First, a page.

Jump to content | Home

Portcities London

reflecting our cultures

[Bypass: Visit the Port Cites Consortium ]
[Bypass: Search Facilities ]
      Advanced Search

Maritime London Partnership

-Bypass site links |  Full graphics | About this Site | Feedback

On this site:

[Bypass: Main Menu ]
You are here:  PortCities London home > The working Thames

Back to Pollution
The Young Wanton Privateer bringing a Spanish Prize into the Port of Love.
The Young Wanton Privateer bringing a Spanish Prize into the Port of Love.
The Young Wanton Privateer bringing a Spanish Prize into the Port of Love.

© National Maritime Museum, London

Title: The Young Wanton Privateer bringing a Spanish Prize into the Port of Love.

Description: Prostitution was rife in 18th century London. According to one contemporary estimate, almost a sixth of the total population of London’s metropolis were engaged in the vice-trade, often on a part-time basis. Although artists like Thomas Rowlandson and many others depicted prostitution in a humourous and bawdy manner, their work glossed over the reality. For the majority of women, life as a prostitute was nasty, brutish and short. 'The Times' reported in 1785 that each year 5,000 streetwalkers died in the city.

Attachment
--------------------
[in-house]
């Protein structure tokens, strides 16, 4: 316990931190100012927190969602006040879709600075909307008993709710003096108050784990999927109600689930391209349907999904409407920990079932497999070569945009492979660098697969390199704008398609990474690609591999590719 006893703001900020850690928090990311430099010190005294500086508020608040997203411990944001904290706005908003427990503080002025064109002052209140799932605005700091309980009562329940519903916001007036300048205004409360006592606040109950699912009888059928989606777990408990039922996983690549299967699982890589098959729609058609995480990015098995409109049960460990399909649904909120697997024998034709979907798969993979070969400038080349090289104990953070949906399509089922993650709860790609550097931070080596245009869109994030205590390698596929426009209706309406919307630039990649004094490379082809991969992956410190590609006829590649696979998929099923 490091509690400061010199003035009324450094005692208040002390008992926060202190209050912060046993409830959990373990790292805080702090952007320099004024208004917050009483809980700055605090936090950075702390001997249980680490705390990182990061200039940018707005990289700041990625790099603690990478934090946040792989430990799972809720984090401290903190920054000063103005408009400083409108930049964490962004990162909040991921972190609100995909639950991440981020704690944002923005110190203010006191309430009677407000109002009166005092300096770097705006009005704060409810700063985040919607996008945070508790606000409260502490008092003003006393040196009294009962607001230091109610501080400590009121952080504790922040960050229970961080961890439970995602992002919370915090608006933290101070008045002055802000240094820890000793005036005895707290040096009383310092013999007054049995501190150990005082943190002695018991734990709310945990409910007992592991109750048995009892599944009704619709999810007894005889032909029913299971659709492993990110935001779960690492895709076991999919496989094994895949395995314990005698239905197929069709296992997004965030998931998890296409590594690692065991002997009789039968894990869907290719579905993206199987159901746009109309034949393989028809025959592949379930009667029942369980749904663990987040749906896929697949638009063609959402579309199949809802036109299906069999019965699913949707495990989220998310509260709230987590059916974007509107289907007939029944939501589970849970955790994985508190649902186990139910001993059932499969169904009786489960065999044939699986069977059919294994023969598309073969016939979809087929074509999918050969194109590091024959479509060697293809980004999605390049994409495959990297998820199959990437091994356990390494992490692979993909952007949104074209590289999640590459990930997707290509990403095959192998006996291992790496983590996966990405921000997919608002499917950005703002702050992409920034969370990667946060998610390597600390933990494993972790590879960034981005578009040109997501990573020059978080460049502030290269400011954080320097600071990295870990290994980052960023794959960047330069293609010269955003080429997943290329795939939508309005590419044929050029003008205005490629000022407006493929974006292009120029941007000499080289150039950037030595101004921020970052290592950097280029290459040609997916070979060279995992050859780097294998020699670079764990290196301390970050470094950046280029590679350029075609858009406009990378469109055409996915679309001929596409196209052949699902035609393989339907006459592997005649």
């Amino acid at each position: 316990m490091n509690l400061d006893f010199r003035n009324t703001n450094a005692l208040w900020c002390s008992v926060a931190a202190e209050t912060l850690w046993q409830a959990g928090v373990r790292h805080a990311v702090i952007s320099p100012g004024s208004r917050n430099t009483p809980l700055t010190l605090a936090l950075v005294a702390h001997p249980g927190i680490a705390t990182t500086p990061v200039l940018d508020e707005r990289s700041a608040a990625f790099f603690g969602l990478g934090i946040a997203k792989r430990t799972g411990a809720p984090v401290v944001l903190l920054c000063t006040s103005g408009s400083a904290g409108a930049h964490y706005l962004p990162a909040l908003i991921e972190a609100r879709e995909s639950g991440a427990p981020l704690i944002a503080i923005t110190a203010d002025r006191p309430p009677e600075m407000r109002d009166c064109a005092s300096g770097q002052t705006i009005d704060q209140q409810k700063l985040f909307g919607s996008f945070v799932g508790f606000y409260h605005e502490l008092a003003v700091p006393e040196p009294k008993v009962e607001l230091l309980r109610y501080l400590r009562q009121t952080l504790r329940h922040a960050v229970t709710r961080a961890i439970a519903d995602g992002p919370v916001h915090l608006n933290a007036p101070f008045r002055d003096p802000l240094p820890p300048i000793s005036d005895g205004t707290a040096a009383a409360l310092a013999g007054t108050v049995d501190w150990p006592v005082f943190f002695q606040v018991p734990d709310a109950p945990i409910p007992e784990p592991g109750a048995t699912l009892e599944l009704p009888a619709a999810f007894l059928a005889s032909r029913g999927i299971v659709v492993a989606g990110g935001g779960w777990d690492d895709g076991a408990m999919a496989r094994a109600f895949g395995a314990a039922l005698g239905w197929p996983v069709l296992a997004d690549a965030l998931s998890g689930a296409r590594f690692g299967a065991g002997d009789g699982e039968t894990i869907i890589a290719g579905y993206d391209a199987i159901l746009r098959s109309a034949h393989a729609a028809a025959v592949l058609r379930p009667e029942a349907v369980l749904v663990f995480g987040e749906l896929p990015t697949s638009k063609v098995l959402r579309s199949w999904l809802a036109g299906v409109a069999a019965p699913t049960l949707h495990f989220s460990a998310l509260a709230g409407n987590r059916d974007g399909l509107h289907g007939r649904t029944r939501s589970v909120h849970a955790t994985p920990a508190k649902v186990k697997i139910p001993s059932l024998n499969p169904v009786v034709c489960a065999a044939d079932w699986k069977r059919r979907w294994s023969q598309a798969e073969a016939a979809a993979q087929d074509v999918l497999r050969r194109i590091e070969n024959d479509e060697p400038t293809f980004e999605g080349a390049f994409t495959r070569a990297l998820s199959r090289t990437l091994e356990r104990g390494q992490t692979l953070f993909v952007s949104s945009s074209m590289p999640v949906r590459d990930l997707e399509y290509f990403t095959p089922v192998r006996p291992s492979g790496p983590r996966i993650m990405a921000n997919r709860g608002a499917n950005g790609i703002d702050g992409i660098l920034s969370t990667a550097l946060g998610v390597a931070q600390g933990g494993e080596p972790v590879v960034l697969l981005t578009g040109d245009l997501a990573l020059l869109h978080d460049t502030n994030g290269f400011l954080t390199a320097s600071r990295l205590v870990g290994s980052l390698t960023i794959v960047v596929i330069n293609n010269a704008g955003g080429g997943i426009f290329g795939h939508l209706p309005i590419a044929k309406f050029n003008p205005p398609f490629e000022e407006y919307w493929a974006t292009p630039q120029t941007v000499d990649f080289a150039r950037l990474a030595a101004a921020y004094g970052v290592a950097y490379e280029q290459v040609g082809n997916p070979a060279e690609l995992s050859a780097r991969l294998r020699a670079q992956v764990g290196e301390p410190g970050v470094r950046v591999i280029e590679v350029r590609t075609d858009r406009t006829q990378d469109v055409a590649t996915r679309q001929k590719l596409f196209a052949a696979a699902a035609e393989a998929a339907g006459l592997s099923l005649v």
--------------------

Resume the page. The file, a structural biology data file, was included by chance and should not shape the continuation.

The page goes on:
Creator: Unknown
Date: 6 December 1781
Credit line: National Maritime Museum, London


[Bypass: Search Facilities ]
      Advanced Search




Top | Legal & Copyright |  Partner Sites: Bristol | Hartlepool | Liverpool | Southampton | About this Site | Feedback | Full graphics